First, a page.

PM hits back at Joyce's Christmas deadline

Jennifer Jennings and Matt Coughlan
AAP

Malcolm Turnbull insists he won't resign at the end of the year after Barnaby Joyce said he should consider stepping down if polls don't improve by Christmas.

After the prime minister matched the 30 Newspoll loss test he set for Tony Abbott before the 2015 leadership coup, Mr Joyce weighed in.

He said Mr Turnbull should do the "honourable thing" and resign if the coalition remained in an election-losing position at the end of 2018.

"Towards the end (of the year) near Christmas you'd have to start asking those around you what do they believe is the proper course of action from that point forward," Mr Joyce told Sky News on Monday.

Mr Turnbull said his former deputy was free to provide advice.

"I can assure you I will be leading the Liberal-National coalition to the next election which will be held in the first half of next year," Mr Turnbull told reporters in Brisbane.

Asked about the Mr Joyce's comments, Mr Abbott said it was "Barnaby's take on things".

"The point I make is that you would expect the government with six months to go before an election to have a sense that it can win," he told 3AW radio on Tuesday.

Deputy Liberal leader Julie Bishop rejected Mr Joyce's argument, saying talk about leadership tensions was hypothetical.

"I don't agree with Barnaby Joyce. The prime minister will lead us to the next election," she told ABC radio.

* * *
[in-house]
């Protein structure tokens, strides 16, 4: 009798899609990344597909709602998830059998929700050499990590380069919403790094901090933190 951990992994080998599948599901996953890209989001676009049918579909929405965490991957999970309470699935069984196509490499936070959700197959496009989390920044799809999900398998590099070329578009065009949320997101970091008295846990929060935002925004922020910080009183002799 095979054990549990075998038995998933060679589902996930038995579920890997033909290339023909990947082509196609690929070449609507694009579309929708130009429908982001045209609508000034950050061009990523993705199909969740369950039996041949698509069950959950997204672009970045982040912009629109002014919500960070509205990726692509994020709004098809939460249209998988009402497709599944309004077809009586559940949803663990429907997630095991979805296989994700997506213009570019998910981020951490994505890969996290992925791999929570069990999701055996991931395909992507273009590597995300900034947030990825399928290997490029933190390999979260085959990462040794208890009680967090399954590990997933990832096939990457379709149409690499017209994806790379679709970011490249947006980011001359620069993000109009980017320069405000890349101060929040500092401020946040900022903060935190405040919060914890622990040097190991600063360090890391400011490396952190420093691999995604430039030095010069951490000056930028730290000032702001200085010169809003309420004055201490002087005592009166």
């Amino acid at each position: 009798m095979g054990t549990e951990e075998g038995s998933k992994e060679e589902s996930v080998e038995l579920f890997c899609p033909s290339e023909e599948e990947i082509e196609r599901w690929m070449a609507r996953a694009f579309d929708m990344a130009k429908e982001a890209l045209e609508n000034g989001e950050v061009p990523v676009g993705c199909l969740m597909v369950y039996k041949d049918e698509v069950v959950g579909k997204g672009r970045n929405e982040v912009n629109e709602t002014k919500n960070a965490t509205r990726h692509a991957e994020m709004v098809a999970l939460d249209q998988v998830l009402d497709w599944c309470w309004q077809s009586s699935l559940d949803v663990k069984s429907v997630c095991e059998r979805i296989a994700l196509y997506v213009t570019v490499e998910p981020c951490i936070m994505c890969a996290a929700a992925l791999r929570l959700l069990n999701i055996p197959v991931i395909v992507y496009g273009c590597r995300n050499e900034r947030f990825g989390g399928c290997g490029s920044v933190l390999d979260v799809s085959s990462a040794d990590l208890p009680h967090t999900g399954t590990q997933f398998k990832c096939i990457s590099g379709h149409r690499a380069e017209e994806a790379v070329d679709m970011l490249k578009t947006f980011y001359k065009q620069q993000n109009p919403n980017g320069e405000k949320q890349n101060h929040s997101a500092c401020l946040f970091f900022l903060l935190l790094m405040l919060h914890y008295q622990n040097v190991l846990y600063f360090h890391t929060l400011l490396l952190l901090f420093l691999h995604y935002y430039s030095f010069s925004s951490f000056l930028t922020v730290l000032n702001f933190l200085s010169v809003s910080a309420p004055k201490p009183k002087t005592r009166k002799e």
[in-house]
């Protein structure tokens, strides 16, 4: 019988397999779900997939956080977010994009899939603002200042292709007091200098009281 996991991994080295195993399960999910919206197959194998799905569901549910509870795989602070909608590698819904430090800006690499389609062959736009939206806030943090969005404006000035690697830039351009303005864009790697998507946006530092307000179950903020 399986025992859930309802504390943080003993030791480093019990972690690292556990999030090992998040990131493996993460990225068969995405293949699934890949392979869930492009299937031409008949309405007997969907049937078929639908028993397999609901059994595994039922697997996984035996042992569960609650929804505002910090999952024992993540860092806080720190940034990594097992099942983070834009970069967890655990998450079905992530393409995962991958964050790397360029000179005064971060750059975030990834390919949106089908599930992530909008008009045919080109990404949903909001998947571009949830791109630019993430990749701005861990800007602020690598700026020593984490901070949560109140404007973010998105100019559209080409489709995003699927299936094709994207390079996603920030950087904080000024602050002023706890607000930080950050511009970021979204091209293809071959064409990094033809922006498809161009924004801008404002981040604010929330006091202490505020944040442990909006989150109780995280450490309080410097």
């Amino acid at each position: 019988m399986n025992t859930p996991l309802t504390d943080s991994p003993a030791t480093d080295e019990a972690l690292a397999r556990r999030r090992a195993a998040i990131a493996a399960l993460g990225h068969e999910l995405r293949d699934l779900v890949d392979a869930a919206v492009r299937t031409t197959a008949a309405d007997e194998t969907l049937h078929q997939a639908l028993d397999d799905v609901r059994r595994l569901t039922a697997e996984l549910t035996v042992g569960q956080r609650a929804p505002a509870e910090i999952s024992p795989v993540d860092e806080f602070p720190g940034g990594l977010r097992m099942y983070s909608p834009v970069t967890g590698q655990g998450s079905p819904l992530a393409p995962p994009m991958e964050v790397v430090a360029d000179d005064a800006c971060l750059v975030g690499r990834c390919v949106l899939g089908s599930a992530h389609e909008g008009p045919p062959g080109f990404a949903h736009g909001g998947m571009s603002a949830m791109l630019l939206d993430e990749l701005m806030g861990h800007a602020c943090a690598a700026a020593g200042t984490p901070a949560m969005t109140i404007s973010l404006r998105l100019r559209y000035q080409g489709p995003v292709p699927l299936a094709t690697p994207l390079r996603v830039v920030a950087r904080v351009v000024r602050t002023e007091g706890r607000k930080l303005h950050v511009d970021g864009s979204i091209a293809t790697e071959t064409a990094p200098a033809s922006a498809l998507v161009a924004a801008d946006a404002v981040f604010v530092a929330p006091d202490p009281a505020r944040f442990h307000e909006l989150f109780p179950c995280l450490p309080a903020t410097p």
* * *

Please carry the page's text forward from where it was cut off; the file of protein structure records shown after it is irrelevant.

After the Newspoll was published on Monday, Treasurer Scott Morrison, Home Affairs Minister Peter Dutton and Energy Minister Josh Frydenberg all openly said they would be keen on the top job in future.

Asked about her colleagues' ambitions, Ms Bishop said they were "presumably ... speaking about their future ambitions".

"They've all said that Malcolm Turnbull will lead us to the next election so I think we need to look at their comments in that context," she said.

Ms Bishop ducked questions about whether she too aspired to be prime minister one day, saying her priority was the jobs she holds now.

Nationals deputy leader Bridget McKenzie also disagreed with Mr Joyce, insisting the Turnbull government was delivering.

Asked if he has forgiven Mr Turnbull for deposing him in 2015, Mr Abbott accepted politics was a rough business.

"Some of my colleagues, a majority in the party room as it turned out, thought that they would have a better chance based on opinion polls of winning the election under Malcolm than under me," he said.

He acknowledged opinion polls had never been very kind to him, but said he had won 25 seats off Labor.

The latest possible date for a simultaneous half-Senate and House of Representatives election is May 18, 2019.